Sex Criminals six is a radical shift in tone from the usual Billy Wilder-esque sexual romp that Fraction and Zdarsky have been showing up with every month. In the way that the first issue with Suzie was intensely personal and talked a lot about her discovery of who she was, and how she and her sexuality fit into the world, this issue focuses on Jon and the loss of who he is because of sacrifices he has to make for their relationship. In the immediate aftermath of last issue, Jon and Suzie retreat to their home with a new device that lets them find out when and where people are who are entering the Quiet/Cumworld. Suzie recently became aware of Jon’s mental health issues, and they begin a slow process of drifting apart. It’s not a breakup, but it is that phase in a relationship where all of a sudden neither of you are firing on all cylinders. You’re not meshing like you used to. For a person like Jon, that kind of not-meshing can, and often does, lead to a slippery slope of self-doubt and anger. Sex Criminals is going to some dark places, y’all. Buckle up.
I’m going to say at this point that I’m probably not going to be able to review this issue super objectively, because Jon and I have a number of the same mental afflictions. Having said that, this issue was a gut punch of a comic book. There are those that will say comic books are the realms of superheroes and flights of fancy, not fit for actual cathartic literature. To those people, I say first, “go fuck yourself and the PhD program you rode in on,” and second, “while you may be right, read this comic and tell me you’re not intensely involved in what’s happening.” It’s not trying to be Ulysses, but this comic means something. And since most of it is about sexual discovery or how relationships work in this world, they’re very basic human things that everyone’s had to deal with. They make the universal specific, which makes it universal again.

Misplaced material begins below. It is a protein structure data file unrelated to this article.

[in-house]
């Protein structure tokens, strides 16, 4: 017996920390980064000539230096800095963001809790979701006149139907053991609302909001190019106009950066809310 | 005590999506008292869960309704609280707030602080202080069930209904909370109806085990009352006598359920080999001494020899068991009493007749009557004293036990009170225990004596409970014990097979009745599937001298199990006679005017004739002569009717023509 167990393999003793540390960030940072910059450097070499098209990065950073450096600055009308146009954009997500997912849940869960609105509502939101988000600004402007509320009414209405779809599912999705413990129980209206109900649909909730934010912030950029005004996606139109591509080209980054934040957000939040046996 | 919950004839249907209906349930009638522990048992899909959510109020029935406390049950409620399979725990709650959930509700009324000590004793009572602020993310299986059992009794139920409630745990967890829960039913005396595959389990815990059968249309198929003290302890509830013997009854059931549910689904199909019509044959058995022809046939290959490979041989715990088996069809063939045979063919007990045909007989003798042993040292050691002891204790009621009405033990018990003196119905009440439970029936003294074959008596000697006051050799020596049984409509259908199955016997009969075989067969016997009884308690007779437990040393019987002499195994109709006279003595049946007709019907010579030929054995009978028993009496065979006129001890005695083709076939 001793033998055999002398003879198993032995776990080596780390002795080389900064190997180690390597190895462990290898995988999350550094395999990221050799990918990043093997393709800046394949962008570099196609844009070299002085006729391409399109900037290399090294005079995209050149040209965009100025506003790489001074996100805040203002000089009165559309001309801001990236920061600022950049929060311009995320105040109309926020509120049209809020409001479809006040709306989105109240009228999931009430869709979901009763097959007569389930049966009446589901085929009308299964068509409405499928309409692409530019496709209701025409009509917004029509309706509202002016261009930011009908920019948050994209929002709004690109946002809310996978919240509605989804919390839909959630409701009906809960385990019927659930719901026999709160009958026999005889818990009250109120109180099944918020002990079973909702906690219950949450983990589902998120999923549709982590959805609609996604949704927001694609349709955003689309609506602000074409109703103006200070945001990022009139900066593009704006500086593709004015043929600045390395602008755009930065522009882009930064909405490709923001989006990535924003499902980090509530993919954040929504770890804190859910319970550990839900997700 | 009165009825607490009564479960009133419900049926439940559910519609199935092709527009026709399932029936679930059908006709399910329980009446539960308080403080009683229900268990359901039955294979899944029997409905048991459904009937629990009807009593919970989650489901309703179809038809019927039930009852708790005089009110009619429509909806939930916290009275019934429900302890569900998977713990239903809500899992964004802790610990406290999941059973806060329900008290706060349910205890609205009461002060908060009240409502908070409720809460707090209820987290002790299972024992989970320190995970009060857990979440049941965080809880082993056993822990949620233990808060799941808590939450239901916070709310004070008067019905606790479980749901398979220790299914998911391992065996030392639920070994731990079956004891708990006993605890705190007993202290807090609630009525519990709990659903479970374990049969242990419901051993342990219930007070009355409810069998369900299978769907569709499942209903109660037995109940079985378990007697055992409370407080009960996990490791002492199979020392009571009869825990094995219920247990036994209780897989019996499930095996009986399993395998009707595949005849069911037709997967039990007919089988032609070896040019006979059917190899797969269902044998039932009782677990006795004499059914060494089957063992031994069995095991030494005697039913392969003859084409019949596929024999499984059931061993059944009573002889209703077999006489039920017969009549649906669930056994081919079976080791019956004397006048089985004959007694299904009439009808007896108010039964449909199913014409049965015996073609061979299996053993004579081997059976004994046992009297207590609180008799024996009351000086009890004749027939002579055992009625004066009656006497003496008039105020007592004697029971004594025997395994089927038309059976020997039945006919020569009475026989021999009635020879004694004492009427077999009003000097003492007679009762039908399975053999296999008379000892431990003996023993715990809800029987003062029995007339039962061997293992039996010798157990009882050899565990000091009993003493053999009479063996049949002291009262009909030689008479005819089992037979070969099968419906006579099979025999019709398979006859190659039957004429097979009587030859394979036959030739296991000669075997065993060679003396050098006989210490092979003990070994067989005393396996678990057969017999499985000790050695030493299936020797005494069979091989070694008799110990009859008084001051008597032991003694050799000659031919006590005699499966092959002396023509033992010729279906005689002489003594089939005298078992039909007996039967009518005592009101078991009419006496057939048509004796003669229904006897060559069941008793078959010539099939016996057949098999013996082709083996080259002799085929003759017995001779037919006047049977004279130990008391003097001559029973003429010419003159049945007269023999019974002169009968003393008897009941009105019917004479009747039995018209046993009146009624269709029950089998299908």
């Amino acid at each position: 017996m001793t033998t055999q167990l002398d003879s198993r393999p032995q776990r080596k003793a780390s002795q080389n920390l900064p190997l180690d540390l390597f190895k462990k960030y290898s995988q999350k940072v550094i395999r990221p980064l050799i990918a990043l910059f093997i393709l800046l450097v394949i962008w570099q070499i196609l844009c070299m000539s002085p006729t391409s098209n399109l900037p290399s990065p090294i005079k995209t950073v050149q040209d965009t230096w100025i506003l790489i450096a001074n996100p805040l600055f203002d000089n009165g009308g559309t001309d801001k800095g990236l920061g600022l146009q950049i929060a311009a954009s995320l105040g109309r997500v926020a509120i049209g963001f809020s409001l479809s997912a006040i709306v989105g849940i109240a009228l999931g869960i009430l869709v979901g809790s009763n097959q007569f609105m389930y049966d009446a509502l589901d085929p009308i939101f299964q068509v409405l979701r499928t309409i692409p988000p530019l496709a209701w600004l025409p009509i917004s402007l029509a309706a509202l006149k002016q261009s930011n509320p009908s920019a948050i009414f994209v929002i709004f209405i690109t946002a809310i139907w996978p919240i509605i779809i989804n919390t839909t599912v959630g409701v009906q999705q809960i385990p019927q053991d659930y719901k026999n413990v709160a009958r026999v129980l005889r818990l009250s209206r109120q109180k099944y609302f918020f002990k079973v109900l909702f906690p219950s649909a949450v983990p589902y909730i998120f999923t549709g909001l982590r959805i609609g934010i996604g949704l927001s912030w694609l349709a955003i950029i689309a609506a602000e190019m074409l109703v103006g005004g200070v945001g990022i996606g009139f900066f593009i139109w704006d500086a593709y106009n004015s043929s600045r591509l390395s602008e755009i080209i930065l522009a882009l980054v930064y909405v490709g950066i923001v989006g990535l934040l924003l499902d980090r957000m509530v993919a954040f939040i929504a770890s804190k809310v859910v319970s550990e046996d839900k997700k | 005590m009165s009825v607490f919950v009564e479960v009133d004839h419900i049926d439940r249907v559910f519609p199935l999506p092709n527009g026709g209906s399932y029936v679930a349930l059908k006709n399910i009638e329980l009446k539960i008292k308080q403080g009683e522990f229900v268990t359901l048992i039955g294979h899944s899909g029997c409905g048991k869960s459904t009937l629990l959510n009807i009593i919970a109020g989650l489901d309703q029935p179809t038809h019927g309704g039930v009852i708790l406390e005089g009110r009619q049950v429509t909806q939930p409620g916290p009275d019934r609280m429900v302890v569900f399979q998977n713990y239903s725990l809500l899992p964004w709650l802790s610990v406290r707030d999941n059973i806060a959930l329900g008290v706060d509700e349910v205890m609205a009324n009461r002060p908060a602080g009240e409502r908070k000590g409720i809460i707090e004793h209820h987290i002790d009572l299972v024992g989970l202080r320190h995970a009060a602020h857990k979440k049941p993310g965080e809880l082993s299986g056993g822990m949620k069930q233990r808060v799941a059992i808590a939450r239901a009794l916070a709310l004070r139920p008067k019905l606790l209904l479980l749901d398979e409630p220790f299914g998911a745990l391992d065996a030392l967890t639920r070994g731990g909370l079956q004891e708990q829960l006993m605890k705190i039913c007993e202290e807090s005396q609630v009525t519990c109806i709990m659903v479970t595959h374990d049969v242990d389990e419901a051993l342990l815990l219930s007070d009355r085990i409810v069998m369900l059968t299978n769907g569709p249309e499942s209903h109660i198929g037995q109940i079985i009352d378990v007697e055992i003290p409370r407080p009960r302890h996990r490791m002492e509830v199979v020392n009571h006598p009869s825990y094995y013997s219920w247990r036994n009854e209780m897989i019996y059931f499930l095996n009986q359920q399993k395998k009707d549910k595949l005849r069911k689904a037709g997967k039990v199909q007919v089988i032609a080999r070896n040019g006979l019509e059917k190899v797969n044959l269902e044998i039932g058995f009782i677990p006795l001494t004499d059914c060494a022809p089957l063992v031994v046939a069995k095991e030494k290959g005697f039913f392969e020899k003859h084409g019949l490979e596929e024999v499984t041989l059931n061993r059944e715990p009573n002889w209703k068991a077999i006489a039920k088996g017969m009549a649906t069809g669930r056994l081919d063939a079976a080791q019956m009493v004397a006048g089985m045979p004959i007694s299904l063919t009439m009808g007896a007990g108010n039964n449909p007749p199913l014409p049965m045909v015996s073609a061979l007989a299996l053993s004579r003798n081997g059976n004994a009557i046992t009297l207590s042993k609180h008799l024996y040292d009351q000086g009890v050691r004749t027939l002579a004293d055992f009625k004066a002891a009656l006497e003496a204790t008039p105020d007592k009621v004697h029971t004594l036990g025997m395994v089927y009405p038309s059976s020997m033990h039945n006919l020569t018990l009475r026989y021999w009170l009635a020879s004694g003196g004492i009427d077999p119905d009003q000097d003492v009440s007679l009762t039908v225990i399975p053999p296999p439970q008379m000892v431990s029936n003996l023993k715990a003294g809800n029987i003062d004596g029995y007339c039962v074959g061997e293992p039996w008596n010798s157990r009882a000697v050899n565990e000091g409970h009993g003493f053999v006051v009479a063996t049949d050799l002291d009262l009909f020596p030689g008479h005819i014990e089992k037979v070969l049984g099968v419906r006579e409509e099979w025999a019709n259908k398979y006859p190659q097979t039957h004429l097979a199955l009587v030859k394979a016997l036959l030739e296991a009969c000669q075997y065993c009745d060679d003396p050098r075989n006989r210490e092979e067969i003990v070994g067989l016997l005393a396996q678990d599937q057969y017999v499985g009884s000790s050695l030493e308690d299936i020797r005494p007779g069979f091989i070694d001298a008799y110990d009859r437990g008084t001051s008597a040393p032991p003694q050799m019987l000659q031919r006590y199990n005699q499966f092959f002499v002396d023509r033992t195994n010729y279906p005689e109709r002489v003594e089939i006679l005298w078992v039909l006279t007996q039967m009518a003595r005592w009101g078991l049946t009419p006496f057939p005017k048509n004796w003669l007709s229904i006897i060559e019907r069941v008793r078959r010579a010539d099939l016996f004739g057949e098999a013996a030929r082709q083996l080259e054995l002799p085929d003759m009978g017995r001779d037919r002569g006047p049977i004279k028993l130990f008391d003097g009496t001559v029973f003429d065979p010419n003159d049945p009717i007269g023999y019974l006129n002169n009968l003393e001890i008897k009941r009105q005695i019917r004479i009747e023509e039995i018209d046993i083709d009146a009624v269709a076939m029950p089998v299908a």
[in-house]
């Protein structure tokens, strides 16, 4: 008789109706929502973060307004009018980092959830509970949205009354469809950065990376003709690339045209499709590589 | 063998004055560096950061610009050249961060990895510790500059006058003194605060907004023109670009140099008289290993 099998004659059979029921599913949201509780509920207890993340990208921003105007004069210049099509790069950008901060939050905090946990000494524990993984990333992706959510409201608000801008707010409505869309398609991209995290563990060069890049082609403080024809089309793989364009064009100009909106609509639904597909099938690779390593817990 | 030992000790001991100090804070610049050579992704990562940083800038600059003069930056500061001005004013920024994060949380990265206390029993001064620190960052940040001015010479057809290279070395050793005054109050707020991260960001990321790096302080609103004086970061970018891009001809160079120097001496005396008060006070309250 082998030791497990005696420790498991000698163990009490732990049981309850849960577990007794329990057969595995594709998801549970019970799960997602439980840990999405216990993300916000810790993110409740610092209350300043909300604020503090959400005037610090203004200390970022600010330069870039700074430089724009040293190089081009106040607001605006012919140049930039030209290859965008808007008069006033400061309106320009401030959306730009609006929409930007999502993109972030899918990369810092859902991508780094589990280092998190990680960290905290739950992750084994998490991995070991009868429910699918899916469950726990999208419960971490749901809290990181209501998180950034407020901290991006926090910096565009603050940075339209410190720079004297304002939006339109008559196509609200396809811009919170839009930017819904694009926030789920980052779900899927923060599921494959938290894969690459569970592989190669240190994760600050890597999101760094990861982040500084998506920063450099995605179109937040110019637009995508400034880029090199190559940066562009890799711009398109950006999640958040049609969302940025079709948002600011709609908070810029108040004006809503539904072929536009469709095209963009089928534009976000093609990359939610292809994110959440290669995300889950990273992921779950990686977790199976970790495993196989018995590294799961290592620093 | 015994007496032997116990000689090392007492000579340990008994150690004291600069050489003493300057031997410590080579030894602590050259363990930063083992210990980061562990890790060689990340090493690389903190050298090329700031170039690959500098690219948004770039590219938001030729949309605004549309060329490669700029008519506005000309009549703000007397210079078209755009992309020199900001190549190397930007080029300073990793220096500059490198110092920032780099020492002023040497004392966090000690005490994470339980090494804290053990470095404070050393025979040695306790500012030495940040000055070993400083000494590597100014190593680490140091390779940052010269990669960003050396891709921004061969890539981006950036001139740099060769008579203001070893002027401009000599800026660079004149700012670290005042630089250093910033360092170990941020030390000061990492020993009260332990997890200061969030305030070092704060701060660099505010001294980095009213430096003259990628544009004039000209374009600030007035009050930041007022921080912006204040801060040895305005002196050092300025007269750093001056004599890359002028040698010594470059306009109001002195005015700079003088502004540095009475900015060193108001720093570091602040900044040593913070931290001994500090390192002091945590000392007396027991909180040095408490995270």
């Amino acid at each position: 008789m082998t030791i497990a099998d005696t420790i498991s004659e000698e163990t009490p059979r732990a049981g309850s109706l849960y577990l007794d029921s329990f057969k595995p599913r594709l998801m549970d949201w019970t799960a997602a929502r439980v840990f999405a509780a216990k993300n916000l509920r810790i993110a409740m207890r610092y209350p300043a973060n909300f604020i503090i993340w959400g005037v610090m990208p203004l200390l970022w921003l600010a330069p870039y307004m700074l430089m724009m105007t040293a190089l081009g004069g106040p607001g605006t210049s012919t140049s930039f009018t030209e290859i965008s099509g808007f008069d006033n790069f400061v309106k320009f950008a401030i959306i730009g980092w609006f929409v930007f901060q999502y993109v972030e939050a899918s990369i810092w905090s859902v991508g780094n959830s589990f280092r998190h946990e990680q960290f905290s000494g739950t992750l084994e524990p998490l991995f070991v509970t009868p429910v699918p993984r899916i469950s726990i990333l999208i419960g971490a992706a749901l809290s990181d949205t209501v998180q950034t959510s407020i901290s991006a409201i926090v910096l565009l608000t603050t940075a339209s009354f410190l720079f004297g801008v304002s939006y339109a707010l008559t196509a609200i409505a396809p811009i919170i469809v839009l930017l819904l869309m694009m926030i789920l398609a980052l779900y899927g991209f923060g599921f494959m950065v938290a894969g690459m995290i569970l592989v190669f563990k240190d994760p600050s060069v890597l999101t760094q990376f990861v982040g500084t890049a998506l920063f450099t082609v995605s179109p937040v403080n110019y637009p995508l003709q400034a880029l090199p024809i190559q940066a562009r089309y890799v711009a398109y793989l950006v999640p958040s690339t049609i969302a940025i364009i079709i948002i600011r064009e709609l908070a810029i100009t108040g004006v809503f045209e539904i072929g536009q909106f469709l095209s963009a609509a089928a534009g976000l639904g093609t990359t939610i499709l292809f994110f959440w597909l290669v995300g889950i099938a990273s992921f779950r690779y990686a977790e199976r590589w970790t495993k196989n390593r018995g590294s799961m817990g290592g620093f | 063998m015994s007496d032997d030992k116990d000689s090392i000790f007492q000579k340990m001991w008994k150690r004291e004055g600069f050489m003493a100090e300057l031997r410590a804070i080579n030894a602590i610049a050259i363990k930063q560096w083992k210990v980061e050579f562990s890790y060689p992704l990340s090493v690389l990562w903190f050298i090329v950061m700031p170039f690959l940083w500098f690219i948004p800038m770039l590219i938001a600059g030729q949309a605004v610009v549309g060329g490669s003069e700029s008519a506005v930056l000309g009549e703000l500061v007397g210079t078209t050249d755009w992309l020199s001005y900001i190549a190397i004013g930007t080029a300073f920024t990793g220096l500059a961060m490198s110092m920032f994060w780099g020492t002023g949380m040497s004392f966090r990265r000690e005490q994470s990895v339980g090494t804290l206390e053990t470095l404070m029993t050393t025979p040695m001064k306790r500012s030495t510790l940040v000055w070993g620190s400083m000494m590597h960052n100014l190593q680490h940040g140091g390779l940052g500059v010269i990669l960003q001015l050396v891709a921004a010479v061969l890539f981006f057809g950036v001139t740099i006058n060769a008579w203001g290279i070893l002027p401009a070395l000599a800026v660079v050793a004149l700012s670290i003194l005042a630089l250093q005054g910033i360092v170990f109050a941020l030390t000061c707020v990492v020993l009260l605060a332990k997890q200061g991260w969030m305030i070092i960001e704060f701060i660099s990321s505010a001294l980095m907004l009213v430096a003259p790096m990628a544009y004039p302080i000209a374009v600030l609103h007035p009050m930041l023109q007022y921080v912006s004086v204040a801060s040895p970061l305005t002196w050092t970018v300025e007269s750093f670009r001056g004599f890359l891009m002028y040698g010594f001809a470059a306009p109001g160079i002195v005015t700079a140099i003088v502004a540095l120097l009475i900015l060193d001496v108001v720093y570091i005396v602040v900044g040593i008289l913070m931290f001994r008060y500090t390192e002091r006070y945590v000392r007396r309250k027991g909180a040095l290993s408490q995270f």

There’s the idea of criticism as being the answering of three questions: 1) What was the artist trying to do? 2) Did they do it well? and 3) Was it worth doing? I’m not going to sit here and say we’ve never read a story about a white dude who is going through a break up and also has some mental/existential/dissociative tendencies, because we have. We’ve read a thousand. But this one really nails the feeling of the thing. These are two artists who are on the same... I don’t know, harmonic vibration with each other that they’re turning out gold like this every month. It’s certainly not to be missed.
There are a few beats in this book that didn’t read well to me, but on looking through it again, it seems like they’re designed to be that way. Our narrator, Jon, is pretty severely unreliable, compared to Suzy. He’s off meds to try and self-regulate, but he’s not regulating, he’s just spiraling, and the way he’s viewing the world is going with it. The fact that Fraction and Zdarsky do all this while adhering to a strict 4x4 grid is consistently impressive.
The laughs in this issue are, as always, to be found in the letter column. If the title of each page doesn’t make you burst out laughing, you might be a dead person. You might be an actual corpse. And I’m just gonna say this: Chip Zdarsky (or should I say Respected Canadian Newspaperman Steve Murray) gets top-notch fan art.
This is an unusual issue for Sex Criminals, but it is and always has been an unusual book. I’m thoroughly excited to see where they take this in the next few months, and hopefully we’re not all too emotionally shattered at the end to soldier on.
Writer: Matt Fraction Artist: Chip Zdarsky Publisher: Image Comics Price: $3.50 Release Date: 6/18/14 Format: Ongoing, Print/Digital